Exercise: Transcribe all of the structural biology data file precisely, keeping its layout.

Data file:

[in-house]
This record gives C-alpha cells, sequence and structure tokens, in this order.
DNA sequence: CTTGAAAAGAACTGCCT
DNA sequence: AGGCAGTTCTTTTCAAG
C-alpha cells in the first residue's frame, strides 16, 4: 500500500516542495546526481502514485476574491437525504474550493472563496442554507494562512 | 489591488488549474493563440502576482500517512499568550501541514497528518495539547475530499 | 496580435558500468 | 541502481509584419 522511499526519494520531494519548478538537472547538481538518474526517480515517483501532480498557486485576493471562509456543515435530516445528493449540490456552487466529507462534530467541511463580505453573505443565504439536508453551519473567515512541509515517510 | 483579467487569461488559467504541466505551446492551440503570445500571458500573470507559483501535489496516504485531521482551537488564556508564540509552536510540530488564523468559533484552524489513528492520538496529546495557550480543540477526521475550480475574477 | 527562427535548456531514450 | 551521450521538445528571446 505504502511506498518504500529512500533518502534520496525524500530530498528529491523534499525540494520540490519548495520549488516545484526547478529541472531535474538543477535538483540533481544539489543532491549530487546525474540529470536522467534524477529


[in-house]
This record gives C-alpha cells, sequence and structure tokens, in this order.
DNA sequence: CTTGAAAAGAACTGCCT
DNA sequence: AGGCAGTTCTTTTCAAG
C-alpha cells in the first residue's frame, strides 16, 4: 500500500516542495546526481502514485476574491437525504474550493472563496442554507494562512 | 489591488488549474493563440502576482500517512499568550501541514497528518495539547475530499 | 496580435558500468 | 541502481509584419 522511499526519494520531494519548478538537472547538481538518474526517480515517483501532480498557486485576493471562509456543515435530516445528493449540490456552487466529507462534530467541511463580505453573505443565504439536508453551519473567515512541509515517510 | 483579467487569461488559467504541466505551446492551440503570445500571458500573470507559483501535489496516504485531521482551537488564556508564540509552536510540530488564523468559533484552524489513528492520538496529546495557550480543540477526521475550480475574477 | 527562427535548456531514450 | 551521450521538445528571446 505504502511506498518504500529512500533518502534520496525524500530530498528529491523534499525540494520540490519548495520549488516545484526547478529541472531535474538543477535538483540533481544539489543532491549530487546525474540529470536522467534524477529